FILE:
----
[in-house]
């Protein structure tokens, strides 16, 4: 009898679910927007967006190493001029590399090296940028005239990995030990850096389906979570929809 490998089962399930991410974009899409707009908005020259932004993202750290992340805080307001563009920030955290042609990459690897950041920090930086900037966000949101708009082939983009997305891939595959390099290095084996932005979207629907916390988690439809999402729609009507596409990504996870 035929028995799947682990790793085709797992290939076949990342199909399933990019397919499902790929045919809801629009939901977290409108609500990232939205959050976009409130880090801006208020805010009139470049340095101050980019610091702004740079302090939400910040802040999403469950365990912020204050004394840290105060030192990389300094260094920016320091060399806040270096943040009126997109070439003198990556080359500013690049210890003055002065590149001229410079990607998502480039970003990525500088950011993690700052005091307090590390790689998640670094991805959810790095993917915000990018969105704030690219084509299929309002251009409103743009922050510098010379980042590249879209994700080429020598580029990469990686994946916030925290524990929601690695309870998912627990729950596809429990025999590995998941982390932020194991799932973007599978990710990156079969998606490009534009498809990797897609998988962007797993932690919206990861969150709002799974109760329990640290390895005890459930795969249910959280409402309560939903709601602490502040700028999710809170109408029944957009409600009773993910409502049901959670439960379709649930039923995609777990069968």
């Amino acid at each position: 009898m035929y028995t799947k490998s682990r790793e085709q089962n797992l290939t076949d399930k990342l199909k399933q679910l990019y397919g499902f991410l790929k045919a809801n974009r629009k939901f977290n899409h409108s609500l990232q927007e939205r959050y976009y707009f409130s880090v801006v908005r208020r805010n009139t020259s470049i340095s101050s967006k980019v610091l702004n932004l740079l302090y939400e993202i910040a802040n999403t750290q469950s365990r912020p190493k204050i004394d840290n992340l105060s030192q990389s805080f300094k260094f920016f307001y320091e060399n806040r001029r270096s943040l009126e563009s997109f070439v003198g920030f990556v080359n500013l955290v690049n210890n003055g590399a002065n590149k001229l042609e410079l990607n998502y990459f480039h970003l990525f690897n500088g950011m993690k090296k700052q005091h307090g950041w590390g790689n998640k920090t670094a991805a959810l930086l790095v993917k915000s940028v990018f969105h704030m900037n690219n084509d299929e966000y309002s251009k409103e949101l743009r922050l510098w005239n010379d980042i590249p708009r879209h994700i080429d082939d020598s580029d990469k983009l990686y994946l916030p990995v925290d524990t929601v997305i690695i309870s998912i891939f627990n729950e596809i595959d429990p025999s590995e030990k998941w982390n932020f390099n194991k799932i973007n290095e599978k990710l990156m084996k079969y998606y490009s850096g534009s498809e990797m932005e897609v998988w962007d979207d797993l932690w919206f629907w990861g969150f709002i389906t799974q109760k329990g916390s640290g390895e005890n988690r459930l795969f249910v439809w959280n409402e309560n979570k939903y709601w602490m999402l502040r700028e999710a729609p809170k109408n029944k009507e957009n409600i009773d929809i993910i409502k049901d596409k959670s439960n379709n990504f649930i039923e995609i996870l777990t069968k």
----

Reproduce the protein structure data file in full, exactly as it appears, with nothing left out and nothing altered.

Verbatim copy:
[in-house]
């Protein structure tokens, strides 16, 4: 009898679910927007967006190493001029590399090296940028005239990995030990850096389906979570929809 490998089962399930991410974009899409707009908005020259932004993202750290992340805080307001563009920030955290042609990459690897950041920090930086900037966000949101708009082939983009997305891939595959390099290095084996932005979207629907916390988690439809999402729609009507596409990504996870 035929028995799947682990790793085709797992290939076949990342199909399933990019397919499902790929045919809801629009939901977290409108609500990232939205959050976009409130880090801006208020805010009139470049340095101050980019610091702004740079302090939400910040802040999403469950365990912020204050004394840290105060030192990389300094260094920016320091060399806040270096943040009126997109070439003198990556080359500013690049210890003055002065590149001229410079990607998502480039970003990525500088950011993690700052005091307090590390790689998640670094991805959810790095993917915000990018969105704030690219084509299929309002251009409103743009922050510098010379980042590249879209994700080429020598580029990469990686994946916030925290524990929601690695309870998912627990729950596809429990025999590995998941982390932020194991799932973007599978990710990156079969998606490009534009498809990797897609998988962007797993932690919206990861969150709002799974109760329990640290390895005890459930795969249910959280409402309560939903709601602490502040700028999710809170109408029944957009409600009773993910409502049901959670439960379709649930039923995609777990069968």
């Amino acid at each position: 009898m035929y028995t799947k490998s682990r790793e085709q089962n797992l290939t076949d399930k990342l199909k399933q679910l990019y397919g499902f991410l790929k045919a809801n974009r629009k939901f977290n899409h409108s609500l990232q927007e939205r959050y976009y707009f409130s880090v801006v908005r208020r805010n009139t020259s470049i340095s101050s967006k980019v610091l702004n932004l740079l302090y939400e993202i910040a802040n999403t750290q469950s365990r912020p190493k204050i004394d840290n992340l105060s030192q990389s805080f300094k260094f920016f307001y320091e060399n806040r001029r270096s943040l009126e563009s997109f070439v003198g920030f990556v080359n500013l955290v690049n210890n003055g590399a002065n590149k001229l042609e410079l990607n998502y990459f480039h970003l990525f690897n500088g950011m993690k090296k700052q005091h307090g950041w590390g790689n998640k920090t670094a991805a959810l930086l790095v993917k915000s940028v990018f969105h704030m900037n690219n084509d299929e966000y309002s251009k409103e949101l743009r922050l510098w005239n010379d980042i590249p708009r879209h994700i080429d082939d020598s580029d990469k983009l990686y994946l916030p990995v925290d524990t929601v997305i690695i309870s998912i891939f627990n729950e596809i595959d429990p025999s590995e030990k998941w982390n932020f390099n194991k799932i973007n290095e599978k990710l990156m084996k079969y998606y490009s850096g534009s498809e990797m932005e897609v998988w962007d979207d797993l932690w919206f629907w990861g969150f709002i389906t799974q109760k329990g916390s640290g390895e005890n988690r459930l795969f249910v439809w959280n409402e309560n979570k939903y709601w602490m999402l502040r700028e999710a729609p809170k109408n029944k009507e957009n409600i009773d929809i993910i409502k049901d596409k959670s439960n379709n990504f649930i039923e995609i996870l777990t069968k």